Matthew HughesFormer TNW Reporter
Matthew Hughes is a journalist from Liverpool, England. His interests include security, startups, food, and storytelling. Follow him on Twi Matthew Hughes is a journalist from Liverpool, England. His interests include security, startups, food, and storytelling. Follow him on Twitter.
IBM today announced it would be acquiring iconic Linux firm Red Hat in a $34 billion all-cash deal.
According to a joint statement issued by both companies, IBM will pay $190 for each share of Red Hat, with Big Blue intending to absorb its latest purchase into its Hybrid Cloud division.
[NEWS] @IBM to acquire Red Hat and become the world's leading #hybridcloud provider. https://t.co/goihRICRr3 https://t.co/G8SKS5gsVk pic.twitter.com/GJL4UmBu1B
— Red Hat, Inc. (@RedHat) October 28, 2018
This move is huge for IBM. After spending the past ten years delving into the worlds of artificial intelligence (via Watson) and blockchain with little to show for it, the company is returning to an area where it’s traditionally excelled — enterprise services.
Red Hat, although not quite a household name, is an undeniably significant company, with lots of fingers in lots of pies, especially when it comes to cloud computing and the Linux ecosystem.
The gem in its crown is arguably the platform-as-a-service (PaaS) provider OpenShift, which directly competes with the Salesforce-owned Heroku and Google App Engine. It also owns and develops Red Hat Enterprise Linux (RHEL), which is employed across several commercial settings, including workstations, servers, and supercomputers.
It’s also worth noting that this is by no means an exhaustive list. Over its 25 years, Red Hat has invested heavily in a variety of enterprise-friendly technologies — from containers and serverless computing, to storage and big data file systems. Thanks to this acquisition, IBM is getting its hands on all of them.
Beyond the two companies, this acquisition has massive implications for the Linux ecosystem.
After all, Red Hat is an enthusiastic contributor to several major Linux projects, playing a role in developing Libre Office and GNOME, as well as the Kernel itself.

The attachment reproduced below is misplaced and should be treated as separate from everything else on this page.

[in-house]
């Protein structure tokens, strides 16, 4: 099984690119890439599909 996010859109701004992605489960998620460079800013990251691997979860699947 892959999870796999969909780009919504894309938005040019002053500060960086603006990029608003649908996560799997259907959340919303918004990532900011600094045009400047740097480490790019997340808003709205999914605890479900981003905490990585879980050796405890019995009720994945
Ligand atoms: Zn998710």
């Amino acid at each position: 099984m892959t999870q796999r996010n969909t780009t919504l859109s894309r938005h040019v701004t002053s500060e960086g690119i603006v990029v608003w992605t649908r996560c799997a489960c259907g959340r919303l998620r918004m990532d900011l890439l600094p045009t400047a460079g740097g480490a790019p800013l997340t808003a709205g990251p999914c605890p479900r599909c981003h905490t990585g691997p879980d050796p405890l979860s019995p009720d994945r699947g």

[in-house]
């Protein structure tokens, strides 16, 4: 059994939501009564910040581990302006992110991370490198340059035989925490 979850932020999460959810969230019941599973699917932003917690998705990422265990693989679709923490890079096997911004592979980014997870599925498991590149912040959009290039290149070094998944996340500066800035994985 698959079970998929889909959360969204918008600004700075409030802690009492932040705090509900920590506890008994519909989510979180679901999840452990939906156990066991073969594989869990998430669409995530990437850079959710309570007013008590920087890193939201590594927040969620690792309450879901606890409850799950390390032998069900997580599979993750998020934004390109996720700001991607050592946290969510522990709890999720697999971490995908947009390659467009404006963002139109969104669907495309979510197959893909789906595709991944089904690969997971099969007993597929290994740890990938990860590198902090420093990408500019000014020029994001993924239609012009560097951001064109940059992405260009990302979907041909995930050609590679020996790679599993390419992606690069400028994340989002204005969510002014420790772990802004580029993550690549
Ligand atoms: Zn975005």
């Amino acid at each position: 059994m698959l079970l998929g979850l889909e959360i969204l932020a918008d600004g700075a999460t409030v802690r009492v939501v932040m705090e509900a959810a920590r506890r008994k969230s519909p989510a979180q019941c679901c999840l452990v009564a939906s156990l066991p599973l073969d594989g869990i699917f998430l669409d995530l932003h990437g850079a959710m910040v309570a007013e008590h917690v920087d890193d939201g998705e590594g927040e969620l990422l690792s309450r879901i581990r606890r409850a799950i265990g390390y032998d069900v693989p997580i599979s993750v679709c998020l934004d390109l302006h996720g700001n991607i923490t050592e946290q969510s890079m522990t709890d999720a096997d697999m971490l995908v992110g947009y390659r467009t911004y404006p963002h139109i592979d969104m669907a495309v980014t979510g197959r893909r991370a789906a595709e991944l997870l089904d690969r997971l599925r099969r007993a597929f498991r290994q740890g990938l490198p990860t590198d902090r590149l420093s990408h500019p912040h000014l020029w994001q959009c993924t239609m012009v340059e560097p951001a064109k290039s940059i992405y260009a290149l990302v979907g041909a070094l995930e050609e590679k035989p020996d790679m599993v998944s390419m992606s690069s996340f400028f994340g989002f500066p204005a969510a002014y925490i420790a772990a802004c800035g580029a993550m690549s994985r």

For context, in 2016, Red Hat was the second most prolific contributor to the Linux Kernel, narrowly trailing silicon mega-titan Intel.
Understandably, many are wondering what this acquisition means for these projects. After all, IBM is no stranger to shifting priorities, and it isn’t afraid to scale back its efforts and workforce as the market dictates. Just ask the OS/2 team.
I’m no clairvoyant, but I don’t think there’s much to worry about here. For starters, both Red Hat and IBM has emphatically stressed that for Red Hat’s open source contributions, things will be very much business as usual. Here’s the pertinent paragraph from the press release:
“With this acquisition, IBM will remain committed to Red Hat’s open governance, open source contributions, participation in the open source community and development model, and fostering its widespread developer ecosystem. In addition, IBM and Red Hat will remain committed to the continued freedom of open source, via such efforts as Patent Promise, GPL Cooperation Commitment, the Open Invention Network and the LOT Network.”
Worried Linux enthusiasts and developers can also look at IBM’s track record, which is impressive.
Big Blue has historically been a stalwart contributor to Linux and several Linux-related projects. The company first announced its support for the free operating system in 1999, back when Microsoft Windows reigned triumphant across both desktop and server, and Linux was nowhere near as mature as it is today.
By 2008, IBM employed around 600 developers working across over 100 Linux projects, including Xen, the Linux Toolchain, Apache, Eclipse, and the kernel itself.
And weirdly enough, back in 2001, it hired Star Trek: Deep Space Nine actor Avery Brooks as part of a $210 million advertising blitz, where he narrated an advertisement touting the company’s enthusiasm for Linux.
In short, Linux is in IBM’s lifeblood. It has been for an extremely long time. Over the past nineteen years, the company has spent millions — possibly billions — supporting the Linux ecosystem by donating money and developer time.
While it didn’t exactly do this from a place of pure altruism, the fact remains that IBM has had an undeniably positive impact on Linux. Moving forward, it’ll be interesting to see what the acquisition of Red Hat means for iconic tech company, as well for the broader Linux ecosystem.
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